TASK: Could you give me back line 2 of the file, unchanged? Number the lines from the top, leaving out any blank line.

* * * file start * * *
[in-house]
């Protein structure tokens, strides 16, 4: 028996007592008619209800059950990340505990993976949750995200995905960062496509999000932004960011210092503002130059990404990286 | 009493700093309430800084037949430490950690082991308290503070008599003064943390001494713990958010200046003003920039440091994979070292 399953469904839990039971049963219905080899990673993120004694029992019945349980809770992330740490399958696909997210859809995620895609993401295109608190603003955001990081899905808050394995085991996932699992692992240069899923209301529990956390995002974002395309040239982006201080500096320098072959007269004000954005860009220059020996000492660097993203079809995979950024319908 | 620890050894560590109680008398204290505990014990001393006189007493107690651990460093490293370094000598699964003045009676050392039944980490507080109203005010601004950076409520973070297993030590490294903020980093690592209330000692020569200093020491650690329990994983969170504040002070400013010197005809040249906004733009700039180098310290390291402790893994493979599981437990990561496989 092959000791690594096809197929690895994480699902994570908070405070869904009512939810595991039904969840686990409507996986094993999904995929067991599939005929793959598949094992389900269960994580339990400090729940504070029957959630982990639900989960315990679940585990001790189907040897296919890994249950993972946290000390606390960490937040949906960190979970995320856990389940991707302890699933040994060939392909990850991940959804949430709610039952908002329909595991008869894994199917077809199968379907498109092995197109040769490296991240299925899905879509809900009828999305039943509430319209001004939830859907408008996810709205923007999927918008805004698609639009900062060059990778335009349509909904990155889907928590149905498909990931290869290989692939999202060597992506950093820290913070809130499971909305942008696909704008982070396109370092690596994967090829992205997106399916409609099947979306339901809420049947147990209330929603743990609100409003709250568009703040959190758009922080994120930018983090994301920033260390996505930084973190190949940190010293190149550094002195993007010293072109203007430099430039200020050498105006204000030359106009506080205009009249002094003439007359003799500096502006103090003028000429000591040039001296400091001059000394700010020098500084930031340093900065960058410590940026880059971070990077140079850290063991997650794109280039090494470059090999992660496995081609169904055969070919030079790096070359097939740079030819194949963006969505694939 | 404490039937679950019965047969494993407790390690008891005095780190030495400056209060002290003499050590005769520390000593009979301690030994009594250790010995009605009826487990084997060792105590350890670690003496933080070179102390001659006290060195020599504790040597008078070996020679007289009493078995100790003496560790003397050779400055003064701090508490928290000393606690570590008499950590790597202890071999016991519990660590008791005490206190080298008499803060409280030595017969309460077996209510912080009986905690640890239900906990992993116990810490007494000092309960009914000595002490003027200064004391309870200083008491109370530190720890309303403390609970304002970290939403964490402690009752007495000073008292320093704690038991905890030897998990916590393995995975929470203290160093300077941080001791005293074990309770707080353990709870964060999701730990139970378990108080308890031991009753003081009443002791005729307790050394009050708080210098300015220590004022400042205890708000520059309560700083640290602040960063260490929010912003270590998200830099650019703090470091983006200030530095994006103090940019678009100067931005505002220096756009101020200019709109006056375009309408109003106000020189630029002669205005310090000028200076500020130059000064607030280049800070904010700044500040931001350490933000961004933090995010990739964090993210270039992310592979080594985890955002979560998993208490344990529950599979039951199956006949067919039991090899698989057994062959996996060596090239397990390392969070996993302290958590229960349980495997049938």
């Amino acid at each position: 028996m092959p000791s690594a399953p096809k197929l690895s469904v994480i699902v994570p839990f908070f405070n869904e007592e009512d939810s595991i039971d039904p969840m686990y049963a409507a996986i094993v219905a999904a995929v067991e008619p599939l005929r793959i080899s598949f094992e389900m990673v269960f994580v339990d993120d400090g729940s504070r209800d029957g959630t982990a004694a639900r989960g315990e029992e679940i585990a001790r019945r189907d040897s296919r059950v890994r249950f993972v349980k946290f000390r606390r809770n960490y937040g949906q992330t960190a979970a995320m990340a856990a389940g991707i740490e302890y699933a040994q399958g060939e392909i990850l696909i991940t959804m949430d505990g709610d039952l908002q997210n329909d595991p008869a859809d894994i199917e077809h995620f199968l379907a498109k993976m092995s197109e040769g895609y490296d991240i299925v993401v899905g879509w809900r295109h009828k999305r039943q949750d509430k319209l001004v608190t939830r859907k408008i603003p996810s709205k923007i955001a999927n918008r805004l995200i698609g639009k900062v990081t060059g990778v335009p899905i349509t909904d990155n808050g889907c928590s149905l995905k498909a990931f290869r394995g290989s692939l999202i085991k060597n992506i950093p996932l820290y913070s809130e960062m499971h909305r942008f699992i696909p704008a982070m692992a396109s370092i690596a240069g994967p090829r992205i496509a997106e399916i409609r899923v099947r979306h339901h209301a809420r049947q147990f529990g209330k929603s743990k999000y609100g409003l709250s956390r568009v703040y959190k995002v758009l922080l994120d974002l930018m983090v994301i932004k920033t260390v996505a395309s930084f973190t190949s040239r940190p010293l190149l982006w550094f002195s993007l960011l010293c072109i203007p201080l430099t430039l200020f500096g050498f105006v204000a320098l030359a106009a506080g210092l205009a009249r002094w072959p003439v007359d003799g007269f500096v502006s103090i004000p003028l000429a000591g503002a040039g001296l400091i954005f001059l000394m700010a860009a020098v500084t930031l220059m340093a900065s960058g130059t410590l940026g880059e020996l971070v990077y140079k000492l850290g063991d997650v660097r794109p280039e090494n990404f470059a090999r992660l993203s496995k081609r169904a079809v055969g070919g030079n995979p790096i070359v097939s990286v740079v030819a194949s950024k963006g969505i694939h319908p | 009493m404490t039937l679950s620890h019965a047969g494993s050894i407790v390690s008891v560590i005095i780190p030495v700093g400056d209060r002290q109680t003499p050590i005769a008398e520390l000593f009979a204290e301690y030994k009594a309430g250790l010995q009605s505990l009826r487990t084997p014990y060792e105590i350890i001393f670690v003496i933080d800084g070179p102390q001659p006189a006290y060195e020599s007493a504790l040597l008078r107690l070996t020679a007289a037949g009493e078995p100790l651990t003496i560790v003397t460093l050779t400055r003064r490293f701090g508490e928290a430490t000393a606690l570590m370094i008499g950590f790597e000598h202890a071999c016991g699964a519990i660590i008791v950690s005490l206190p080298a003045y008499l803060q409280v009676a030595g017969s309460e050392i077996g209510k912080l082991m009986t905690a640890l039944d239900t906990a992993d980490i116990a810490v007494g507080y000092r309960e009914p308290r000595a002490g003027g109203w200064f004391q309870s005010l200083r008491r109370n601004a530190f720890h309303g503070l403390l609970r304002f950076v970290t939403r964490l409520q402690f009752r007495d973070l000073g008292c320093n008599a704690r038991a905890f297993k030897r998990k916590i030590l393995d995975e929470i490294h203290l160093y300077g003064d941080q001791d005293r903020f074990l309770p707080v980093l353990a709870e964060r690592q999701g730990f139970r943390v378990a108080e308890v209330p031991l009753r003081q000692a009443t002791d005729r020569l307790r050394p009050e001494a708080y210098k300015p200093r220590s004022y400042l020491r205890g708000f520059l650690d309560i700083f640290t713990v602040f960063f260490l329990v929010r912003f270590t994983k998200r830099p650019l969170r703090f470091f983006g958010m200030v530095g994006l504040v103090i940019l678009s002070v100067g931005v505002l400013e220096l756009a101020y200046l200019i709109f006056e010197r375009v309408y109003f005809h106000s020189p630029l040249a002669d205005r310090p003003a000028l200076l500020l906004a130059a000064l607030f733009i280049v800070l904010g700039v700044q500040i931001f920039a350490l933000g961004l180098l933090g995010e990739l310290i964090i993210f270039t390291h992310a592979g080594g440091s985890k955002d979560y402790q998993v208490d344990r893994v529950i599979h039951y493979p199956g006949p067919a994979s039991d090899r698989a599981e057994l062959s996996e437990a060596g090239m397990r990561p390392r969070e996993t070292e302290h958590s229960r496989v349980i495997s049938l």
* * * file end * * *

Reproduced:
């Protein structure tokens, strides 16, 4: 028996007592008619209800059950990340505990993976949750995200995905960062496509999000932004960011210092503002130059990404990286 | 009493700093309430800084037949430490950690082991308290503070008599003064943390001494713990958010200046003003920039440091994979070292 399953469904839990039971049963219905080899990673993120004694029992019945349980809770992330740490399958696909997210859809995620895609993401295109608190603003955001990081899905808050394995085991996932699992692992240069899923209301529990956390995002974002395309040239982006201080500096320098072959007269004000954005860009220059020996000492660097993203079809995979950024319908 | 620890050894560590109680008398204290505990014990001393006189007493107690651990460093490293370094000598699964003045009676050392039944980490507080109203005010601004950076409520973070297993030590490294903020980093690592209330000692020569200093020491650690329990994983969170504040002070400013010197005809040249906004733009700039180098310290390291402790893994493979599981437990990561496989 092959000791690594096809197929690895994480699902994570908070405070869904009512939810595991039904969840686990409507996986094993999904995929067991599939005929793959598949094992389900269960994580339990400090729940504070029957959630982990639900989960315990679940585990001790189907040897296919890994249950993972946290000390606390960490937040949906960190979970995320856990389940991707302890699933040994060939392909990850991940959804949430709610039952908002329909595991008869894994199917077809199968379907498109092995197109040769490296991240299925899905879509809900009828999305039943509430319209001004939830859907408008996810709205923007999927918008805004698609639009900062060059990778335009349509909904990155889907928590149905498909990931290869290989692939999202060597992506950093820290913070809130499971909305942008696909704008982070396109370092690596994967090829992205997106399916409609099947979306339901809420049947147990209330929603743990609100409003709250568009703040959190758009922080994120930018983090994301920033260390996505930084973190190949940190010293190149550094002195993007010293072109203007430099430039200020050498105006204000030359106009506080205009009249002094003439007359003799500096502006103090003028000429000591040039001296400091001059000394700010020098500084930031340093900065960058410590940026880059971070990077140079850290063991997650794109280039090494470059090999992660496995081609169904055969070919030079790096070359097939740079030819194949963006969505694939 | 404490039937679950019965047969494993407790390690008891005095780190030495400056209060002290003499050590005769520390000593009979301690030994009594250790010995009605009826487990084997060792105590350890670690003496933080070179102390001659006290060195020599504790040597008078070996020679007289009493078995100790003496560790003397050779400055003064701090508490928290000393606690570590008499950590790597202890071999016991519990660590008791005490206190080298008499803060409280030595017969309460077996209510912080009986905690640890239900906990992993116990810490007494000092309960009914000595002490003027200064004391309870200083008491109370530190720890309303403390609970304002970290939403964490402690009752007495000073008292320093704690038991905890030897998990916590393995995975929470203290160093300077941080001791005293074990309770707080353990709870964060999701730990139970378990108080308890031991009753003081009443002791005729307790050394009050708080210098300015220590004022400042205890708000520059309560700083640290602040960063260490929010912003270590998200830099650019703090470091983006200030530095994006103090940019678009100067931005505002220096756009101020200019709109006056375009309408109003106000020189630029002669205005310090000028200076500020130059000064607030280049800070904010700044500040931001350490933000961004933090995010990739964090993210270039992310592979080594985890955002979560998993208490344990529950599979039951199956006949067919039991090899698989057994062959996996060596090239397990390392969070996993302290958590229960349980495997049938």